Well, it wasn’t really a vacation. It’s more like I spent the last two weeks making some great progress on the long overdue Wing Commander Riff Cast, and I don’t want to lose momentum on getting that out of the door.
So you’ll have to content yourself with some off the cuff posts on the Page of Reviews for this week. I’m probably still going to do a Fighting Words podcast on Wednesday, primarily because they don’t take a lot of time to produce, and also because I really like doing them. This week will be the first, and hopefully the last, thing I have to say on Gamergate and all associated ugliness.
For today, I’m going to leave you with a short story that I wrote in response to the utterly unnecessary diesel-punk, anime, alt-history sequel to War of the Worlds, War of the Worlds: Goliath. Seriously, nobody should have to listen to ninety minutes of Adrian Paul trying to pull off an Irish accent.
Furthermore, War of the Worlds doesn’t need a sequel. Full stop. If somebody were to make a sequel, I should expect it to be a short film along the lines of what I have written below.
War of the Worlds: An Epilogue
By: Adam Shaftoe-Durrant
Few would believe that in the in the first decades of the twentieth century the world’s most powerful men would stand vigil in a small observatory in Ottershaw. So much like all of us, these souls clawed out from under the ruins of a world laid waste by minds immeasurably more powerful than our own, but with bodies as frail as ours.
At midnight on the twelfth of August, Kerensky, the Prime Minister to the sickly Tsar; Wilson, the American President; von Richtofen, the German Prince; Haig, Lord Protector of the British Empire; and Lister, Duke of Glasgow and the architect of our salvation, watched as the first of our missiles cast a green hued silhouette against the outline of our celestial neighbour.
We were but insects under the ground-shaking claw of the tripod, scurrying toward our own extinction as victims of collective hubris. The false notion that mankind was supreme among the vastness of space carved forever into scarred cities and vast fields of festering red Martian weed. Only in the invisible world, the plane amongst the aether and immaterium, did humanity find its salvation; for neither the heat ray nor the black smoke was equal to the killing power of the humble germ.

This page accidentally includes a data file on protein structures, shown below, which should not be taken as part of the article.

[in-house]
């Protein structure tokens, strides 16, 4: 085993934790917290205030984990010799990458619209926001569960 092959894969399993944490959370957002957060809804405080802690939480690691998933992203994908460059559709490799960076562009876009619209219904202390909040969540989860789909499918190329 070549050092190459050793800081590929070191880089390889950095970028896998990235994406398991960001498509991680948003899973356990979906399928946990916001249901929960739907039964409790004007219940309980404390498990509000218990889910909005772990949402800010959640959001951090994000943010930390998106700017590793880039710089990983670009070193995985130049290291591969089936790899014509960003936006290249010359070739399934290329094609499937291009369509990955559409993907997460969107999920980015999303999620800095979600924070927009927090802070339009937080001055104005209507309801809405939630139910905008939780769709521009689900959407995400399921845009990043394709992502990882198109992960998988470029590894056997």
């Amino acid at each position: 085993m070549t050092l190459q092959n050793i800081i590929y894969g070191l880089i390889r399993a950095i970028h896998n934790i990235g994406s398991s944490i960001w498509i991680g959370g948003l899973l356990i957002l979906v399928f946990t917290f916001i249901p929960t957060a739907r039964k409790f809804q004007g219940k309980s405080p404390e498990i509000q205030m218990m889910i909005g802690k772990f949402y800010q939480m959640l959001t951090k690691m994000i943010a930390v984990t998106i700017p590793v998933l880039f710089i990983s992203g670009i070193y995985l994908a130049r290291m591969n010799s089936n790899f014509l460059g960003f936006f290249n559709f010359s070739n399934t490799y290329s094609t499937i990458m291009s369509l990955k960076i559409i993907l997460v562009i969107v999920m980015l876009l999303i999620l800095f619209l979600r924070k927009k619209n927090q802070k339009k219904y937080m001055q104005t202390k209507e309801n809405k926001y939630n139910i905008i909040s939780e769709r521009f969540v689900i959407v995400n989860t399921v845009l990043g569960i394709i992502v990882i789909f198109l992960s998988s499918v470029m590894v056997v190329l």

And so it came to pass that the surviving nations, licking their still fresh wounds, stripped the mighty Martian war machines in an attempt to understand the mechanisms of our near-extinction. A grateful and exhausted people elevated the surviving scientists and engineers, many of whom were little more than alcove tinkerers, into living legends. They, in turn, gifted a starving and freezing world with technologies beyond the imagining of Edison and Tesla. Heat rays replaced artillery in the armies of the world. Yet even as we built ramparts, fortifying our cities against each other and the Martians, we knew that our home would not abide a second defensive campaign.
“Have we the right, Alexander?” Wilson broke the silence.
“Had we ever had the right? History will judge us in this, as it does in all things.”
“Without the barrage,” Lister stepped back from the telescope, “there will be no history.
“How long?” I dared to ask the planet’s savior.
Amid the darkness and dawns that followed none of us left the observatory’s campus. We slept in shifts. We ate in silence. We drank to appease the demons which tore at our souls. And we watched, we watched as our spears fell upon an unsuspecting planet, spreading Lister’s germ across the windswept surface and deep into the Martians’ underground cities. In the perpetual darkness of a shifting night, observatories around the globe sent cables to our headquarters in Ottershaw.
There were no flashes in the deep ravines and trenches of Mars. The great mountain of Olympus Mons stood as a tombstone to the alien civilization. No cylinders propelled across the vastness of space from their mighty cannons. Soon after the world’s most powerful men returned to their homes, victorious.
The war was over.